Turner Classic Movies (TCM), the WarnerMedia-owned cable channel dedicated to the loving presentation of Hollywood’s cinematic heritage right from the beginning of the medium to now, has also jumped into the fray, announcing it will be dedicating primetime programming every Thursday for the month of March beginning tonight with a new series called “Reframed: Classic Films In The Rearview Mirror.”
The network puts it this way: “All of the films in this series are legendary classics, but when we watch them today, we’re seeing them in a different cultural context. We often see problems now that we might not have seen when they were made, whether it’s about race, gender or LGBT issues. TCM’s five hosts will take turns doing roundtable introductions of each of the films where they will discuss these 20th century films with a 21st century perspective. The goal is never to censor, but simply provide rich historical context to each classic.”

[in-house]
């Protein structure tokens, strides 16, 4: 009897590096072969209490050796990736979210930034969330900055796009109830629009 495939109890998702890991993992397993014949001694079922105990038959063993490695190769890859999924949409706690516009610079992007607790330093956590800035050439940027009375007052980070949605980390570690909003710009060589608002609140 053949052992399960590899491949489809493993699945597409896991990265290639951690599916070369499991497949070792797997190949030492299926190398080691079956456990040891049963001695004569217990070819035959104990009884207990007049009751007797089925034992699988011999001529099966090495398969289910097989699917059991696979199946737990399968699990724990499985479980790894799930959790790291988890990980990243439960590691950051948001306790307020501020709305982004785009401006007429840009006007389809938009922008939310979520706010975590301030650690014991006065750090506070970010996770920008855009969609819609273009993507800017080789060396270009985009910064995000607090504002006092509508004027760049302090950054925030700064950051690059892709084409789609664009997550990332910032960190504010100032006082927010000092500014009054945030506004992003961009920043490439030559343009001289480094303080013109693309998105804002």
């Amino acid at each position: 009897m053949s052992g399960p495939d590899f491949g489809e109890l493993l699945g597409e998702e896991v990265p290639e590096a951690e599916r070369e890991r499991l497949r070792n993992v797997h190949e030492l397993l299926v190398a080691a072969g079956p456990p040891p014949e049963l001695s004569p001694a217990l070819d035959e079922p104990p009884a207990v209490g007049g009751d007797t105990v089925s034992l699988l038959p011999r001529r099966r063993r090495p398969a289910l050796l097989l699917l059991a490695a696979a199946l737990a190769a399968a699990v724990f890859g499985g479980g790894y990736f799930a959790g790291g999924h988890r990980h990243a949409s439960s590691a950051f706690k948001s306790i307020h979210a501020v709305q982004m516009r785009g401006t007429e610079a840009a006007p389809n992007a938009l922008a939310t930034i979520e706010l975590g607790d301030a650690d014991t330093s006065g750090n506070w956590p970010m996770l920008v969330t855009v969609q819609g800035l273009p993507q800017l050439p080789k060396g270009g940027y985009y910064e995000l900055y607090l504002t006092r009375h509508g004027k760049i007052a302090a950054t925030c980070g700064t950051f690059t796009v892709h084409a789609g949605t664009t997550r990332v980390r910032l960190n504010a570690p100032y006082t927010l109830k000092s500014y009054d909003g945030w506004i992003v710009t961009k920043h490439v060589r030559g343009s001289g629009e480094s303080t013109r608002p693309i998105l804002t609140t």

No, the goal is not to provide rich historical context but to lay the groundwork for eventually making it entirely unacceptable to even present these movies, out of fear someone else will accuse the presenter of being a racist.
The real long term goal (now not so long term) is to create a new generation entirely ignorant of the greatness of Western Civilization, the first culture ever in human history to celebrate the freedom of the individual to independently follow his or her dreams to achieve greatness, regardless of his or her race, religion, creed, or background. Instead, these bigots want to create more bigots like them, focused only on race and sex and politics, thus unable to do anything out of fear that others might disapprove.